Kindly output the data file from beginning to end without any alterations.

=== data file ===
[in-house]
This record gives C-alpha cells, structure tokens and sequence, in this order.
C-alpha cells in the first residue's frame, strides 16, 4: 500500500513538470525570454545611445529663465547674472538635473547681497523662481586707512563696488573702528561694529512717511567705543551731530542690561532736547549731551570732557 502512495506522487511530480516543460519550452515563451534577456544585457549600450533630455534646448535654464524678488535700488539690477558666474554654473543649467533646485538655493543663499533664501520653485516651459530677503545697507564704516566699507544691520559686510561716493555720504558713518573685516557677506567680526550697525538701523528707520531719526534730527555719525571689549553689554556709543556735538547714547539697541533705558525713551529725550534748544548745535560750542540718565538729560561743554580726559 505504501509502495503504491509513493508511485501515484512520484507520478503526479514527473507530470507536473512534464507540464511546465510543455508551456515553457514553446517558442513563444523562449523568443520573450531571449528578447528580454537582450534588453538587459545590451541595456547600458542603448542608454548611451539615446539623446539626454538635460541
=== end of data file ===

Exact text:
[in-house]
This record gives C-alpha cells, structure tokens and sequence, in this order.
C-alpha cells in the first residue's frame, strides 16, 4: 500500500513538470525570454545611445529663465547674472538635473547681497523662481586707512563696488573702528561694529512717511567705543551731530542690561532736547549731551570732557 502512495506522487511530480516543460519550452515563451534577456544585457549600450533630455534646448535654464524678488535700488539690477558666474554654473543649467533646485538655493543663499533664501520653485516651459530677503545697507564704516566699507544691520559686510561716493555720504558713518573685516557677506567680526550697525538701523528707520531719526534730527555719525571689549553689554556709543556735538547714547539697541533705558525713551529725550534748544548745535560750542540718565538729560561743554580726559 505504501509502495503504491509513493508511485501515484512520484507520478503526479514527473507530470507536473512534464507540464511546465510543455508551456515553457514553446517558442513563444523562449523568443520573450531571449528578447528580454537582450534588453538587459545590451541595456547600458542603448542608454548611451539615446539623446539626454538635460541